According to the Law of the Foundation of Law Enforcement, which was passed in 1990, law enforcement services are under the supervision of Supreme Leader Ayatollah Ali Khamenei, who is also the commander in chief of the armed forces. Usually, with the formation of each new Cabinet, the supreme leader delegates this authority to the minister of interior and appoints him as his deputy in the Law Enforcement Agency. Mahmoud Rahmani Fazli currently holds this position. This dynamic has become a point of contention between the administration and its critics in the debate over the undercover agents. The question is, can the minister of interior legally interfere in this matter?

According to Nikbakht, in the absence of a clear specification of the law regarding the formation of these undercover patrols, and considering that the Ministry of Interior is in charge of supervising the organizational activities and the funding process of the law enforcement service, Fazli can "restrain" these undercover agents until the relevant laws have been passed.

Another ambiguity surrounding the matter is the necessary coordination between the police and the judiciary. It is the duty of the Tehran prosecutor's office to issue provisions for these agents as law enforcers. However, according to Nikbakht, the judiciary is duty bound to uphold people's rights and ensure their safety. He told Al-Monitor that such duties are in contrast with having "undercover law enforcements. This is a gross violation of people's rights, which is emphasized upon and guaranteed in the Constitution and other laws."

Haleh Mirmiri, a cultural studies expert and sociologist, highlighted violations of people's freedoms and also increasing violations of privacy in an interview with Al-Monitor. Mirmiri described the undercover agents as "private eyes or cameras" that have become a "capillary network" among marginalized members of society. She told Al-Monitor, "Previous supervision [of morality] was unsuccessful as people resisted it. This new form of supervision is just a weakened version of the old one. The political establishment keeps instilling censorship in people up to a point where eventually there will not be a clear means of distinguishing between 'self' and 'other,' and we start to become suspicious of even ourselves. In such a society, even one's own parents can be undercover morality agents."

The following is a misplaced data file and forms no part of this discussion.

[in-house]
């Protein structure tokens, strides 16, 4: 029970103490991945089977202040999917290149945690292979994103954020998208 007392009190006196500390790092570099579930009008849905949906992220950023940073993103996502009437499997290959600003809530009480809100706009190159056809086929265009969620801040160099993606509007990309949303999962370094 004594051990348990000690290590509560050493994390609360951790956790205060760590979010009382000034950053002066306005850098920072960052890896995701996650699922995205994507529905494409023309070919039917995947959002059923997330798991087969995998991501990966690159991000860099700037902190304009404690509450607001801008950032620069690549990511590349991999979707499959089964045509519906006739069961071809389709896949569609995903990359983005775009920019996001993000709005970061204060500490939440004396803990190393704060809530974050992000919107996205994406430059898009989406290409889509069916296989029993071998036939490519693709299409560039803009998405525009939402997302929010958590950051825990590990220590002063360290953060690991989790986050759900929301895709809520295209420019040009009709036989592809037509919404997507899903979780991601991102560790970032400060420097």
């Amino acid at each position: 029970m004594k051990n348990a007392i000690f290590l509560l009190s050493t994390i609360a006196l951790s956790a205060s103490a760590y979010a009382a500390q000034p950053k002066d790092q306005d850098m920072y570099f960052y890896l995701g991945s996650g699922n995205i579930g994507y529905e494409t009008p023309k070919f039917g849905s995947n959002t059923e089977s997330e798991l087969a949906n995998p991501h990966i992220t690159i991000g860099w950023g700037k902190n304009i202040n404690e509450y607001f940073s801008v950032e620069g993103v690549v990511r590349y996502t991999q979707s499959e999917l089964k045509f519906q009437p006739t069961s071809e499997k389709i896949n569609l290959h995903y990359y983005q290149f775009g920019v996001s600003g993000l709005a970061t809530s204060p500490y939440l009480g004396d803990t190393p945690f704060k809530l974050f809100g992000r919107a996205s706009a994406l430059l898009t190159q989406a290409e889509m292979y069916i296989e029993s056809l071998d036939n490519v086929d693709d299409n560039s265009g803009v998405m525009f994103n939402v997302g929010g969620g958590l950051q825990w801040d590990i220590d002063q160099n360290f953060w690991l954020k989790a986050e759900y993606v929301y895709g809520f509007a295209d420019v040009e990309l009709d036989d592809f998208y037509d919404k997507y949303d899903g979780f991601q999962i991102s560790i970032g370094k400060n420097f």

In Mirmiri's telling, the most damaging aspect of the new policing project is the harm to what she called "social capital." She told Al-Monitor that the telltale signs that identify the people watching your conduct "are no longer people's outfits and appearances. … For instance, having facial hair, staring at the ground and wearing loose shirts and pants can no longer be indicative that the person is a representative of the establishment. Now, even people who dress like we do can use aggressive speech against us [to enforce moral codes]. … When the means of social navigation are removed, security and trust will be damaged as a result."

Mirmiri believes that the patriarchal structures in Iran will make things more difficult for women. "I doubt that this issue will result in the formation of a serious resistance movement among women activists in a focused and organized way. However, if this project continues for an extended period, women have to upgrade their group and individual techniques to avoid the [undercover] agents. They can no longer only bypass alleys and streets to avoid agents, since they now no longer know who it is that they should avoid."

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Found in: privacy, morals, law enforcement, judiciary, iranian constitution, human rights, hassan rouhani, ayatollah ali khamenei

Zahra Alipour is an Iranian journalist based in Paris who focuses on cultural affairs. She has reported for several leading Iranian media outlets.